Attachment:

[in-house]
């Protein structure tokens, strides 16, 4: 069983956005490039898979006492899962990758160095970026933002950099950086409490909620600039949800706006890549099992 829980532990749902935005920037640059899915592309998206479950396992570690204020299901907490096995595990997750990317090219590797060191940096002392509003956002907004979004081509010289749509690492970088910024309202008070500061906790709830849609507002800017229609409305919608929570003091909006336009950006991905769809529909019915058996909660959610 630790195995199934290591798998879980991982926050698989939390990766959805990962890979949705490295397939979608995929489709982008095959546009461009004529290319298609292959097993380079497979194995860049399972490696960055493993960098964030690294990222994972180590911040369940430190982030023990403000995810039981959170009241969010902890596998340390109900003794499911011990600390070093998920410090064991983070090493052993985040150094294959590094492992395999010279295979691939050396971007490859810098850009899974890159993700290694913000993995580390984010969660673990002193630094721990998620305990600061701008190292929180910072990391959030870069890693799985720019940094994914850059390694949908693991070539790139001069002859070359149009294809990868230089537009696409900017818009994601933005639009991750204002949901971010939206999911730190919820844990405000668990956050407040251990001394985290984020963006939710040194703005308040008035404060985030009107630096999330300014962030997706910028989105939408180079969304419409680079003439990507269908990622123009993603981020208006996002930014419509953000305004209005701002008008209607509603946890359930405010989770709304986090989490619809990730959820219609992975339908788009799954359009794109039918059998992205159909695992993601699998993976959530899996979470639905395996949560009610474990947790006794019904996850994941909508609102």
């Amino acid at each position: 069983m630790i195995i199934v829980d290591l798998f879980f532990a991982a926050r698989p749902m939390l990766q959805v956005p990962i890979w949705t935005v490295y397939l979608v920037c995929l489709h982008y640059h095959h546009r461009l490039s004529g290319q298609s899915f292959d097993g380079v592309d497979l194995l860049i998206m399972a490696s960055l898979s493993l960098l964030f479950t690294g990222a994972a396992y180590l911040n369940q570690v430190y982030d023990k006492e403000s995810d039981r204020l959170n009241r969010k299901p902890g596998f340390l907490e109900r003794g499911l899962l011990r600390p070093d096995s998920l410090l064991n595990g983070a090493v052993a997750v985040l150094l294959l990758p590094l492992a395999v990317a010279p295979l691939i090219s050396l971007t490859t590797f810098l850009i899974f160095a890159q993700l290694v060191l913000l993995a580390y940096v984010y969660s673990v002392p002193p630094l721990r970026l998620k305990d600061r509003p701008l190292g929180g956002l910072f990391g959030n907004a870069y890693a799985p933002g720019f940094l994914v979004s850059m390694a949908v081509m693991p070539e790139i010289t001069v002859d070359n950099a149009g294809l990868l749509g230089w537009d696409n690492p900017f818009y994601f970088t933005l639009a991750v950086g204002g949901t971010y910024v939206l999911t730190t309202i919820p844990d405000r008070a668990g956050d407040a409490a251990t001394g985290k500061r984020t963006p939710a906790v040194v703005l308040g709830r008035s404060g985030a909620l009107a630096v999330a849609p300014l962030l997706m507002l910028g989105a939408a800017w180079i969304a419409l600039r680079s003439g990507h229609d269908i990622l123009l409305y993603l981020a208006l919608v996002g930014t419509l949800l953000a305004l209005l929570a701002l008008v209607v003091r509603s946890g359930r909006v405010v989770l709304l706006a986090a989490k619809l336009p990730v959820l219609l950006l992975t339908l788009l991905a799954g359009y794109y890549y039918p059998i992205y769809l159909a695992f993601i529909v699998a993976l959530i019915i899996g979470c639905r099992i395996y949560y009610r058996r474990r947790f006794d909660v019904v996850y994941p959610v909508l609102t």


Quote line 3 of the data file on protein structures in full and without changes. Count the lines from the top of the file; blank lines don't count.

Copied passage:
């Amino acid at each position: 069983m630790i195995i199934v829980d290591l798998f879980f532990a991982a926050r698989p749902m939390l990766q959805v956005p990962i890979w949705t935005v490295y397939l979608v920037c995929l489709h982008y640059h095959h546009r461009l490039s004529g290319q298609s899915f292959d097993g380079v592309d497979l194995l860049i998206m399972a490696s960055l898979s493993l960098l964030f479950t690294g990222a994972a396992y180590l911040n369940q570690v430190y982030d023990k006492e403000s995810d039981r204020l959170n009241r969010k299901p902890g596998f340390l907490e109900r003794g499911l899962l011990r600390p070093d096995s998920l410090l064991n595990g983070a090493v052993a997750v985040l150094l294959l990758p590094l492992a395999v990317a010279p295979l691939i090219s050396l971007t490859t590797f810098l850009i899974f160095a890159q993700l290694v060191l913000l993995a580390y940096v984010y969660s673990v002392p002193p630094l721990r970026l998620k305990d600061r509003p701008l190292g929180g956002l910072f990391g959030n907004a870069y890693a799985p933002g720019f940094l994914v979004s850059m390694a949908v081509m693991p070539e790139i010289t001069v002859d070359n950099a149009g294809l990868l749509g230089w537009d696409n690492p900017f818009y994601f970088t933005l639009a991750v950086g204002g949901t971010y910024v939206l999911t730190t309202i919820p844990d405000r008070a668990g956050d407040a409490a251990t001394g985290k500061r984020t963006p939710a906790v040194v703005l308040g709830r008035s404060g985030a909620l009107a630096v999330a849609p300014l962030l997706m507002l910028g989105a939408a800017w180079i969304a419409l600039r680079s003439g990507h229609d269908i990622l123009l409305y993603l981020a208006l919608v996002g930014t419509l949800l953000a305004l209005l929570a701002l008008v209607v003091r509603s946890g359930r909006v405010v989770l709304l706006a986090a989490k619809l336009p990730v959820l219609l950006l992975t339908l788009l991905a799954g359009y794109y890549y039918p059998i992205y769809l159909a695992f993601i529909v699998a993976l959530i019915i899996g979470c639905r099992i395996y949560y009610r058996r474990r947790f006794d909660v019904v996850y994941p959610v909508l609102t």